On the herb that the Indians from the province and language of Cueva, on the Mainland, call perorica, or wormroot, and on its properties and effects; the province is in the jurisdiction of Castilla del Oro.

Translated by Frederick Anderson ‘19

The herb perorica,[1] found on the Mainland, in the governance of Castilla de Oro, in the Province and language of Cueva, is a very excellent herb used by many. It is quite green, and its main stem is so tall as to exceed the stature of a fully-grown man, and from there downwards there may be a smaller stem. Its leaves are very wide and long, like the length of a palm, and exceedingly pointed and its offspring robust. It is a medicinal herb. Its smell is almost like that of lemon balm, and its leaves are thinner than those of ivy. The Indians of the Mainland use this herb frequently. When they have sores on their legs they take perorica leaves and heat them in order to cleanse and dry them, and they put it on the sore, and every so often, two or three times a day, they remove and replace the leaves and the sores heal quickly.[2] Item: if the legs or the arms hurt they put these leaves on whatever spot aches and heal themselves with them. Item: it provides an incredibly healthy bath, boiling these leaves and washing the legs with them, the water drives a person’s tiredness and distress away. Stemming alongside the leaves are white and green shoots, whitish and rounded, with a ribbed texture, and they shoot out about the length of a finger and are thinner than the stalks of the leaves that sprout near them. The Indians treasure and rely on this herb for the treatment of their ailments, and the Christians do not esteem it any less, although it is abundant and found everywhere. In other places it is sought by those familiar with it, because apart from being such a beneficial medication for the treatment of sores in men and other illnesses, it also kills the worms that infect pigs when they have a wound or injury. Wherever they find a pig with worms they take this herb and mash it, and thus mashed with its juices they place it on whatever spot the worms have infested, and in short order it kills them and they fall out or come out of the infected wound on their own.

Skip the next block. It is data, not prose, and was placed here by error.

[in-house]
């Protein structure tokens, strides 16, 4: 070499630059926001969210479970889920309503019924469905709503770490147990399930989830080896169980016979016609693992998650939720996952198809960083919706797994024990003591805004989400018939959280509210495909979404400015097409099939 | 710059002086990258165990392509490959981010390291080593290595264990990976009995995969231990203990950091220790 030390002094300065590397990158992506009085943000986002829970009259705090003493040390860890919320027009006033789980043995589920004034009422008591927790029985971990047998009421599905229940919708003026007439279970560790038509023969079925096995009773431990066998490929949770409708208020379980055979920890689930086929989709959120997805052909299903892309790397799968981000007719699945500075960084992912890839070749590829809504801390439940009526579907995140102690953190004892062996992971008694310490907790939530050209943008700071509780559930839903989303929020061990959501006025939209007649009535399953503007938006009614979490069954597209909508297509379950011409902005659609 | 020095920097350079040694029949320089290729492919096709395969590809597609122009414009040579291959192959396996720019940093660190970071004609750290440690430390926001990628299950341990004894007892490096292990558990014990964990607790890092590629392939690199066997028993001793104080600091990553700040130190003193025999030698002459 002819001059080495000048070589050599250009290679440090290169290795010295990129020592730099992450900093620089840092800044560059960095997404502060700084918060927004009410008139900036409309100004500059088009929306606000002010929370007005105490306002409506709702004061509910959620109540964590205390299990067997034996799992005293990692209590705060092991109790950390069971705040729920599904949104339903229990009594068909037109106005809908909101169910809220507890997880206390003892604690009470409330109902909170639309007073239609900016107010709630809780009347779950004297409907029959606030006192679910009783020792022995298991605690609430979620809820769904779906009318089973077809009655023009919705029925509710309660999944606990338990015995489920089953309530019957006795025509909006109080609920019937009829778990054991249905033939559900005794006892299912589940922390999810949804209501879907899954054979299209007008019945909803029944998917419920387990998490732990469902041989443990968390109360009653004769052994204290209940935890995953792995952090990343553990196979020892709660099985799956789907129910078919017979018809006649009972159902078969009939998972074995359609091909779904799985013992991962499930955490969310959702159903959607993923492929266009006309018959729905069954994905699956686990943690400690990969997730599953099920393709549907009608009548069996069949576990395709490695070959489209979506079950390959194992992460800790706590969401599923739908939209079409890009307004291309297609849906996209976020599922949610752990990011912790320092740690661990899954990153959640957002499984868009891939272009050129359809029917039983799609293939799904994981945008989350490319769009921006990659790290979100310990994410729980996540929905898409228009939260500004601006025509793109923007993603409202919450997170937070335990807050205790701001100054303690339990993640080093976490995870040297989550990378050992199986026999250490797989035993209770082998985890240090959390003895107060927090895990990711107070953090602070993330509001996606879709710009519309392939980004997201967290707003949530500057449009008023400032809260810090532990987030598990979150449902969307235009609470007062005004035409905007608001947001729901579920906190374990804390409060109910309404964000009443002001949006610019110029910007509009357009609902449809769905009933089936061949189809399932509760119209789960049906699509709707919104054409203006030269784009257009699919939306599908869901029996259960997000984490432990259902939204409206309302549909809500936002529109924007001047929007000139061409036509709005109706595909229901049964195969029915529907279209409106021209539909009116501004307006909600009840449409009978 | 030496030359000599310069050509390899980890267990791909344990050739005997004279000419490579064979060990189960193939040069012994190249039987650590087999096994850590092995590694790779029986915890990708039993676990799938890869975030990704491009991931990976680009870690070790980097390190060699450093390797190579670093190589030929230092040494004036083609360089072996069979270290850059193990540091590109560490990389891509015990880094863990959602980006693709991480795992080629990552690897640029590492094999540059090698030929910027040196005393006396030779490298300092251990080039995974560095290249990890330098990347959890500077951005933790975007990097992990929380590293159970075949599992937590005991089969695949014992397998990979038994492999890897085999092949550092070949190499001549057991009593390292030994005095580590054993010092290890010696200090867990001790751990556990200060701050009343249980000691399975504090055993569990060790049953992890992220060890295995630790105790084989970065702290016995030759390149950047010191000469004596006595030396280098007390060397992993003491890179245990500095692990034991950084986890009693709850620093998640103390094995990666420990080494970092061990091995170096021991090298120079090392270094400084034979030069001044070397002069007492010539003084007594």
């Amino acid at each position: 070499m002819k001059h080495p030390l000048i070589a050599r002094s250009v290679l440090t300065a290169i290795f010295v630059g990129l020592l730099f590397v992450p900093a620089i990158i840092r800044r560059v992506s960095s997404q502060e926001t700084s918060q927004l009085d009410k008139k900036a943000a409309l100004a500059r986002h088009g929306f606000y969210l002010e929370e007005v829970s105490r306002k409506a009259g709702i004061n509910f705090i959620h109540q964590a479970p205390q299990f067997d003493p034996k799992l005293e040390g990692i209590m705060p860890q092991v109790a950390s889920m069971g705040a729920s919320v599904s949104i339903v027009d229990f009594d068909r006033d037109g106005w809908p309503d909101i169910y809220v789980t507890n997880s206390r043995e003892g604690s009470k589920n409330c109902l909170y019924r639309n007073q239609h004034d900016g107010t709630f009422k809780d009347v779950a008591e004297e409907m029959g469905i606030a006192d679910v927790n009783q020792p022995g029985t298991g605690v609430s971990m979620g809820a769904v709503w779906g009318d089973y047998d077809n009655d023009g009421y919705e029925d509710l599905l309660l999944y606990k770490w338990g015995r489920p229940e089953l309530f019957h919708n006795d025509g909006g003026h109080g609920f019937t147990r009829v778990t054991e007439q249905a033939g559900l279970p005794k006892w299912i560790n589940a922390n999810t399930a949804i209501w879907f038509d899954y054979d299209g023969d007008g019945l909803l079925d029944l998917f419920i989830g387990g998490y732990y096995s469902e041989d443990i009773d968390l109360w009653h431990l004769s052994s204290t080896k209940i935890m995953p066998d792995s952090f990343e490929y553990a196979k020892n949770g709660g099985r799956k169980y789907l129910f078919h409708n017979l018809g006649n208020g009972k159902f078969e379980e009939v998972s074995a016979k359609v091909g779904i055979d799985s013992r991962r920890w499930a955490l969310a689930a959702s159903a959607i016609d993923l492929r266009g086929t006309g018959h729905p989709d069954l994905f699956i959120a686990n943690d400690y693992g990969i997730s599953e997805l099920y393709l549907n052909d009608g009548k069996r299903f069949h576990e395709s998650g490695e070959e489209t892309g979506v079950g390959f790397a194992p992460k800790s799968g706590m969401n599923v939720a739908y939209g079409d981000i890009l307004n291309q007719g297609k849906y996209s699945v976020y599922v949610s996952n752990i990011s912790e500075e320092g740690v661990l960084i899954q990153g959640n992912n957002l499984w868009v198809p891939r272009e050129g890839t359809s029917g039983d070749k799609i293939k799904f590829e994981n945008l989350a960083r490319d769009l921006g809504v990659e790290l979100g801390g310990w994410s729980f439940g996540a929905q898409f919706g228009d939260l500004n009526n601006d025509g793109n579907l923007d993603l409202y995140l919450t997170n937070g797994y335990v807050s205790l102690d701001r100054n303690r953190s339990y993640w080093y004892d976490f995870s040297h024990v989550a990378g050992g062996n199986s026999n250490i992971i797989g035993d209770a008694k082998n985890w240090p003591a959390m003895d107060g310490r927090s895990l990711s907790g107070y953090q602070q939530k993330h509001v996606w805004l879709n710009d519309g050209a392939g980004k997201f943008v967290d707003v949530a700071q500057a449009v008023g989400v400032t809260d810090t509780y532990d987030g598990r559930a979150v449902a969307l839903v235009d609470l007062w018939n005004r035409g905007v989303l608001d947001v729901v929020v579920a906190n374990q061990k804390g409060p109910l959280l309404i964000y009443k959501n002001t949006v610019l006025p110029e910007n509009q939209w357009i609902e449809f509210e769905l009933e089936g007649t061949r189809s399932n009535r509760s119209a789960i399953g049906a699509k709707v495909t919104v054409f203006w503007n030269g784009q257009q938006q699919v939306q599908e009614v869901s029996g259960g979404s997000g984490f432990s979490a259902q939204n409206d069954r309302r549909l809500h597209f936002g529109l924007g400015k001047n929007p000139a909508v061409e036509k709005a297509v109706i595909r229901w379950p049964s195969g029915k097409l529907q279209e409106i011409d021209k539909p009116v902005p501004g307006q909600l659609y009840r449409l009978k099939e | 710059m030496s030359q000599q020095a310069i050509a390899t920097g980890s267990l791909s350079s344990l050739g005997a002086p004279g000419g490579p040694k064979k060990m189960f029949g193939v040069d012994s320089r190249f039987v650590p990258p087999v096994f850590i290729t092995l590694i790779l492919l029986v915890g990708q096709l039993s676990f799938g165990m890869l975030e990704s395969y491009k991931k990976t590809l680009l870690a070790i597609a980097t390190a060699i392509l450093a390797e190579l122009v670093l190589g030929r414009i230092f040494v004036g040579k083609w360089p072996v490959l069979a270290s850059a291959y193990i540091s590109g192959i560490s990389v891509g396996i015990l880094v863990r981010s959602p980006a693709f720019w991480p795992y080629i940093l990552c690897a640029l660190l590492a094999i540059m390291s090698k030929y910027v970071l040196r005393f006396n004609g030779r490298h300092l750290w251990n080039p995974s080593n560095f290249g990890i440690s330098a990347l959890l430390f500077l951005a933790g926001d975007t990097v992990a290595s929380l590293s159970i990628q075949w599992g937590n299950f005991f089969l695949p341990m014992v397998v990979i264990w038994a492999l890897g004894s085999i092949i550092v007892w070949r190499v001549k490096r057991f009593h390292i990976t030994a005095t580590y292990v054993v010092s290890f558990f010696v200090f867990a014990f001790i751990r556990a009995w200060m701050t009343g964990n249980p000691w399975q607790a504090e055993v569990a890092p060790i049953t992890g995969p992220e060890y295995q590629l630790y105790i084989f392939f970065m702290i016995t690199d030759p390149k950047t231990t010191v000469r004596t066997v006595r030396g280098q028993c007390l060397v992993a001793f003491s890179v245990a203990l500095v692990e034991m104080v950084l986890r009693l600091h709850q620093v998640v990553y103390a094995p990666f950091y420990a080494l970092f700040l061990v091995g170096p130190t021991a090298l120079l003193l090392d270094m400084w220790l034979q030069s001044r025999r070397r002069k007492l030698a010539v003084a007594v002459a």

This I have seen myself in the manner I have described it in the city of Nombre de Dios, which is where I first saw that herb; but it grows in many parts of the Mainland. Some call it the worm herb because it has that lethal effect on them and cleans wounds infested with them. And because it cannot be found everywhere, they make a powder of the leaves or the roots, and use them in the same way, although the fresh herb is more effective.

[1] Lamiaceae. [EE]

[2] See Appendix 2 for illustration listed as Illus. 4, figure 7 in AR edition. [EE]